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Old 08-15-2011, 11:43 AM
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Default Is Toothpaste Necessary?

Or the real question.. "How much of a difference does toothpaste make?" Has there even been a completely neutral study on this?

I have not tested it personally, but I've been brushing my teeth twice a day with toothpaste forever and I still tend to get dental problems. So I wonder, what would happen if I just brushed with water, or if I used toothpaste every other day, 3rd day, or more?

Very interested in any information on this, especially studies done.
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Old 08-15-2011, 03:22 PM
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Hello bascotie, I have often used carb soda to brush my teeth with, (sprinkle a bit on tooth brush) it might not taste as nice as tooth paste but does just as good a job,I often wonder if toothpaste doesn't eventually scrub the enamel off our teeth.
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Old 08-15-2011, 04:08 PM
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this article will tell you what you need to know

https://www.healthsalon.org/453/cavit...-oral-disease/
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Old 08-15-2011, 06:15 PM
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Thanks for the advice guys. Nice article, too.

I'll probably go broke trying to buy all that stuff but luckily I recently replaced all my mercury fillings, though the white feelings are weaker (I notice I'm more sensitive to heat/cold which may be normal for a couple months, plus I had to get a filling patched already).

Other than that, i've picked up some Xylo tooth paste to try out.

thanks
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Old 08-15-2011, 07:09 PM
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Hi bascotie, welcome. I've used fluoride toothpaste all of my life (late 50's), and have had problems over the years with cavities, etc. Jfh recommended using a mixture of EVCO (extra virgin coconut oil) and baking soda for daily brushing, and I've been very happy using this mix. No official dental benefits to report, but I like it enough to continue use. Have not heard of any real studies testing the worth of using toothpaste.
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Old 08-15-2011, 07:17 PM
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Not that I do this, because I like the taste of a good healthy toothpaste. I had a dentist when I was just a teenager who told me you don't need toothpaste to brush your teeth. He said just use a brush and water, but you have to brush for 20 minutes everyday. I remember him being very old, and he told me he had all his teeth and they were in great shape. I just don't think people have time to stand for 20 minutes over the sink brushing their teeth in this fast moving world...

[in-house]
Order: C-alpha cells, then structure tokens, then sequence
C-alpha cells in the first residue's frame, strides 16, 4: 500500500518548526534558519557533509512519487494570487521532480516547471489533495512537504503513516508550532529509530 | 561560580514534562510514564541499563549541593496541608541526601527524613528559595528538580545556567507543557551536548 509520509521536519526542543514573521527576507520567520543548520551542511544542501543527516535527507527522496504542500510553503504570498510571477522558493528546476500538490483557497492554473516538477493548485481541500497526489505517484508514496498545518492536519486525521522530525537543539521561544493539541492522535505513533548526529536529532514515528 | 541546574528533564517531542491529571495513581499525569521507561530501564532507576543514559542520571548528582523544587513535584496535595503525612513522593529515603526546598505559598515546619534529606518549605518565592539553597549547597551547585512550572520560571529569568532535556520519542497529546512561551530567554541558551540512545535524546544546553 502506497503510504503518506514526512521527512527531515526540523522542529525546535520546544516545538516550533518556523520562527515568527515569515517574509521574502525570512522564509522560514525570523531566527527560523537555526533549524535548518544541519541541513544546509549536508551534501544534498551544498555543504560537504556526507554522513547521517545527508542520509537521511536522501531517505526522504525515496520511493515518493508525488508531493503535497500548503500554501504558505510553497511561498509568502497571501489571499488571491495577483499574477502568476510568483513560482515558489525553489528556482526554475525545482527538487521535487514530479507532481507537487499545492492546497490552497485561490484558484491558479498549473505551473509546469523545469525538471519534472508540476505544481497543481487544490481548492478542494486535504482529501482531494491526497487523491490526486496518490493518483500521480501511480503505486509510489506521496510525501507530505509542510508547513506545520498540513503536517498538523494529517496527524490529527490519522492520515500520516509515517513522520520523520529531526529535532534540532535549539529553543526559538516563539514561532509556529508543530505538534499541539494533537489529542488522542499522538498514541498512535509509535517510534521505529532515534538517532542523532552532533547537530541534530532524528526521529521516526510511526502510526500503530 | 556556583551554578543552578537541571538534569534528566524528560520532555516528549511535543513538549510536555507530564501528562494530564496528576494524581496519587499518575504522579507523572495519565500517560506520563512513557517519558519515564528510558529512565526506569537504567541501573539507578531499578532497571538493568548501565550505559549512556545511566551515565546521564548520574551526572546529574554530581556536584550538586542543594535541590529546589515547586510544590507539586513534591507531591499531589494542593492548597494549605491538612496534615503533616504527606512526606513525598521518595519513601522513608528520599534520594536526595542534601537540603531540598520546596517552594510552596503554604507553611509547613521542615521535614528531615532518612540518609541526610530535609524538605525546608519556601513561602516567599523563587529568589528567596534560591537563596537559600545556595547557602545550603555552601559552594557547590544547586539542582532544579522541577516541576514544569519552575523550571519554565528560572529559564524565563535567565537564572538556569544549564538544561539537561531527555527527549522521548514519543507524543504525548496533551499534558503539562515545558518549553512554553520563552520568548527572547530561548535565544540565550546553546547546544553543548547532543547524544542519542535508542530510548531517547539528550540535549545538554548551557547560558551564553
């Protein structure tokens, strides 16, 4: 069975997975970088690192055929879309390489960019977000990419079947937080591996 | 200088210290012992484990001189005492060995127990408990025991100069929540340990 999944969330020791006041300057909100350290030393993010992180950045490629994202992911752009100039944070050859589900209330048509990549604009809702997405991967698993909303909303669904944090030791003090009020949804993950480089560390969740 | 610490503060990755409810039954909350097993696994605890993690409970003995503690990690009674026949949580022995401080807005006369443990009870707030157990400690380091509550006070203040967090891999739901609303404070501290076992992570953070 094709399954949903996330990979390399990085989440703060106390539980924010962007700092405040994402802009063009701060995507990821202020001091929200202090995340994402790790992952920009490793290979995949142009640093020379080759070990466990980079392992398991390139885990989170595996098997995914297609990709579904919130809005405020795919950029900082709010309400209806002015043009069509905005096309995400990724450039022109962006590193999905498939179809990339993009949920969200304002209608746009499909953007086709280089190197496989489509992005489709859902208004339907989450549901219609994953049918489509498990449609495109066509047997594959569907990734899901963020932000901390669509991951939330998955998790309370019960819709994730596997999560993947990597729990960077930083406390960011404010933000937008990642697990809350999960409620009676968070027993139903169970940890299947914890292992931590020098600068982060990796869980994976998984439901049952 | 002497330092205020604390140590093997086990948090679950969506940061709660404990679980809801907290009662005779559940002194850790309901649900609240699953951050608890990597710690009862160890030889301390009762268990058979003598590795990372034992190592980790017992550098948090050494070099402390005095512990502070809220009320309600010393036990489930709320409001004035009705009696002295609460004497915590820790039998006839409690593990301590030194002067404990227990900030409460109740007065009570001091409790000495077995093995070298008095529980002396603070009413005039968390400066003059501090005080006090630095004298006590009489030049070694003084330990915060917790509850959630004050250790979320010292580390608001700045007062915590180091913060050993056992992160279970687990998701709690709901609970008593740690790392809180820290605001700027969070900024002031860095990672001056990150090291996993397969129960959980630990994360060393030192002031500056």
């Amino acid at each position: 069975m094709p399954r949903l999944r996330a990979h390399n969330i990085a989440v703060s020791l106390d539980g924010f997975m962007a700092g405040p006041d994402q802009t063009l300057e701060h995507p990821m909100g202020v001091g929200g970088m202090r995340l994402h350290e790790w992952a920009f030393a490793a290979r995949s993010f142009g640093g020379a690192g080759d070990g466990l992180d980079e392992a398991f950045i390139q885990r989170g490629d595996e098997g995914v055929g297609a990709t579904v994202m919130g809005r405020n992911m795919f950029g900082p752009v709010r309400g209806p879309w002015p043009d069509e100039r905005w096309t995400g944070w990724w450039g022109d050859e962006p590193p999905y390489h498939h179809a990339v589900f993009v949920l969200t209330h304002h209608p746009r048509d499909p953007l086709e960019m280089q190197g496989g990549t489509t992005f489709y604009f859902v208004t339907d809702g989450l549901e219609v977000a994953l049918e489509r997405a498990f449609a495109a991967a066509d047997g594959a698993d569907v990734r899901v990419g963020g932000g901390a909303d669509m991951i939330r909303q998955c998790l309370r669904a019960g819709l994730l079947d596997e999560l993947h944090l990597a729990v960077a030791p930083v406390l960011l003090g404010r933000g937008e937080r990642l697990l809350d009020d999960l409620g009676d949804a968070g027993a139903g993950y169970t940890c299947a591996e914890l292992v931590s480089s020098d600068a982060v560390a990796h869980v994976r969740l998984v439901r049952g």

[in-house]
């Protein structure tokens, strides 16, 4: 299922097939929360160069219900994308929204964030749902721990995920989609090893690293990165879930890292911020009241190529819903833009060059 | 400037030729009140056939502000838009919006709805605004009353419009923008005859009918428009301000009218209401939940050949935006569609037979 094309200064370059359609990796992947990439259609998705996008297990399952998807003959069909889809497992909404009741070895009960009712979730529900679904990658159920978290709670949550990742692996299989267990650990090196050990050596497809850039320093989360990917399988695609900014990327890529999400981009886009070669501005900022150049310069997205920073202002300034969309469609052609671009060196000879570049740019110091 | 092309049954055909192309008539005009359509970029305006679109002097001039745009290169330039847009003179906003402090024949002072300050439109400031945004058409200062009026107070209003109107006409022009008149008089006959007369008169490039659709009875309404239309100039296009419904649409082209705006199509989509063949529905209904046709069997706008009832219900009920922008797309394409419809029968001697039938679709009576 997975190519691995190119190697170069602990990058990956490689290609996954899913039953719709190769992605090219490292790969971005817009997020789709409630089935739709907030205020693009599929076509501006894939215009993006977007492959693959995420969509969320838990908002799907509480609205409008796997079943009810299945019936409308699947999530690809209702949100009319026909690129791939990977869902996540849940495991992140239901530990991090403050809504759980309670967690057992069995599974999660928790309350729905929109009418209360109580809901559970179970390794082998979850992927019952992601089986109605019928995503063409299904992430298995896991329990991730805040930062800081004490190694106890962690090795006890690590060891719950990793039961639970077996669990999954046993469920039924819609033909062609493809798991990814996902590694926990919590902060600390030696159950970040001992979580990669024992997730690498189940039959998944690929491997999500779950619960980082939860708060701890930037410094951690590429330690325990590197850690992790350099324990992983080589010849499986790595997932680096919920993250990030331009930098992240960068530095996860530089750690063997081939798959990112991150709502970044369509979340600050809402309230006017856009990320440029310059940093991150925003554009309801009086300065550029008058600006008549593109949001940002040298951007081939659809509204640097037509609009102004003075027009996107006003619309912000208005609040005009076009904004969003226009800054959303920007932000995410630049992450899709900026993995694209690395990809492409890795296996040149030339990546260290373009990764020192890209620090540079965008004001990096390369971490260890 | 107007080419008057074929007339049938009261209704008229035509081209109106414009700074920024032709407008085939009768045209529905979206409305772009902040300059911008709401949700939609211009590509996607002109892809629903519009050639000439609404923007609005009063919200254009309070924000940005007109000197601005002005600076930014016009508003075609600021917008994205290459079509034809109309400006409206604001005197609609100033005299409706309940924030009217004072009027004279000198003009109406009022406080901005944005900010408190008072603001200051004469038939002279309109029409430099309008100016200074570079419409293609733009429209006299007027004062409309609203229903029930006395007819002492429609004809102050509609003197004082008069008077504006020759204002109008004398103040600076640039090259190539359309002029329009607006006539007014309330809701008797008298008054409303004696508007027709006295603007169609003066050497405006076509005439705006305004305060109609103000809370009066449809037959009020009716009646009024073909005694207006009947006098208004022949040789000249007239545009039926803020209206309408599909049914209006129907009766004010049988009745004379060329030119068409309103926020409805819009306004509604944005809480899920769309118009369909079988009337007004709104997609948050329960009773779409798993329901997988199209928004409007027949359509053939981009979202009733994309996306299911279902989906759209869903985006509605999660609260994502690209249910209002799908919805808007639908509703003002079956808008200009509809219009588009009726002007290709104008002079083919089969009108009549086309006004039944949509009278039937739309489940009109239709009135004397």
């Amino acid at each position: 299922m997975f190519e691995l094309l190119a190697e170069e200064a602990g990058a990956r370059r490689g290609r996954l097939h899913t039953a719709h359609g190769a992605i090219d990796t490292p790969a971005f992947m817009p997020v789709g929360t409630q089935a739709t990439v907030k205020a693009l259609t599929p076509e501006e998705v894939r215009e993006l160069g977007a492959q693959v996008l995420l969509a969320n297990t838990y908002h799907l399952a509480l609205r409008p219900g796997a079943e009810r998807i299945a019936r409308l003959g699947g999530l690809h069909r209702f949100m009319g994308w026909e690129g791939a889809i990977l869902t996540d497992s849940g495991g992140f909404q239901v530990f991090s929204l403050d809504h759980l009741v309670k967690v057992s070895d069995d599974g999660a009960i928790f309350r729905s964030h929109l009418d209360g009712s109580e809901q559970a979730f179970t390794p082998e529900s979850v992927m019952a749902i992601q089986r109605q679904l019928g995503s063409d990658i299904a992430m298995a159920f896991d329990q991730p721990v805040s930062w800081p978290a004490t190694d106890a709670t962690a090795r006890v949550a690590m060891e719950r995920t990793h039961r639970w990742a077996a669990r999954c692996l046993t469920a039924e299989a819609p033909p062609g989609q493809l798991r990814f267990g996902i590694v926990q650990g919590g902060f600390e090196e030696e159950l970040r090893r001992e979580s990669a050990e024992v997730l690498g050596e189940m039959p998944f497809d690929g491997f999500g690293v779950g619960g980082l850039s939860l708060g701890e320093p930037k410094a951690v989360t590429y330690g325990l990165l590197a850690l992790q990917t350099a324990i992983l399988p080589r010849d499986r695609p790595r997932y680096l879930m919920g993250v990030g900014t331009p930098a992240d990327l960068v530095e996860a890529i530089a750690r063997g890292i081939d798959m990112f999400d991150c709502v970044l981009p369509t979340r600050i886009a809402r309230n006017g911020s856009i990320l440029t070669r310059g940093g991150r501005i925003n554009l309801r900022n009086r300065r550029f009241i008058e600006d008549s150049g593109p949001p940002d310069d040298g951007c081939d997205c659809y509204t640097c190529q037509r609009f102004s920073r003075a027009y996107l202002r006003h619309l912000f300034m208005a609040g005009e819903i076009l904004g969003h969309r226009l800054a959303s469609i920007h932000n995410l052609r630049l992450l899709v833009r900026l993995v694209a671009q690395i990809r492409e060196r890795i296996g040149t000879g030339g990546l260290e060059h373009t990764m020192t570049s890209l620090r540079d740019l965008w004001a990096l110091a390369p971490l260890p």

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Old 08-15-2011, 11:04 PM
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Quote:
Originally Posted by Bingo View Post
Not that I do this, because I like the taste of a good healthy toothpaste. I had a dentist when I was just a teenager who told me you don't need toothpaste to brush your teeth. He said just use a brush and water, but you have to brush for 20 minutes everyday. I remember him being very old, and he told me he had all his teeth and they were in great shape. I just don't think people have time to stand for 20 minutes over the sink brushing their teeth in this fast moving world...
20 minutes!? That's only one episode of a tv show!
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Old 08-16-2011, 01:33 AM
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I think we have to think about our Earliest Ancestors, what they ate and how they lived to understand how best to maintain our teeth.

Make no mistake having poor oral health leads to most of the diseases of Western Civilization. for a detailed analysis read
P. Hujoel Dietary Carbohydrates and Dental-Systemic Diseases

It's also worth reading the Mellanby/Price research information here at The Dental Essentials

See also this article Dr. Mellanby's Tooth Decay Reversal Diet

There is quite a lot of useful information at Zellies on Xylitol

I've changed from using a toothpaste containing fluoride to one with xylitol.
UK readers will know it's difficult to find fluoride free toothpaste in UK so I have to use IHERB to get it from the USA. Code WAB666 saves $5 initially at IHERB.
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Old 08-16-2011, 06:28 AM
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Tartar, above and below the gum line, is comprised primarily of calcium phosphate salts, saliva, debris and other minerals. Visually, the structure of tartar is that of millions of fossilized bacteria bound together in tens of thousands of layers. Tartar has been universally understood to be inert - so hard that only mechanical scraping with steel dental instruments could remove it. Living within this porous material are fresh bacteria that ferment infection after infection. This tartar-bacteria connection is the true nature of periodontal disease.

This is why toothpastes are necessary. Unless you can find something else that will stop the bacteria cycle in producing tartar.
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Old 08-16-2011, 12:47 PM
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All great info guys. I'm gonna try out the Xyliwhite toothpaste for a while.
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Old 08-17-2011, 05:18 PM
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Another good toothpaste is called Natural Dentist, created by a Dentist. It is natural and fluoride-free. I am feeling the Peppermint Sage.
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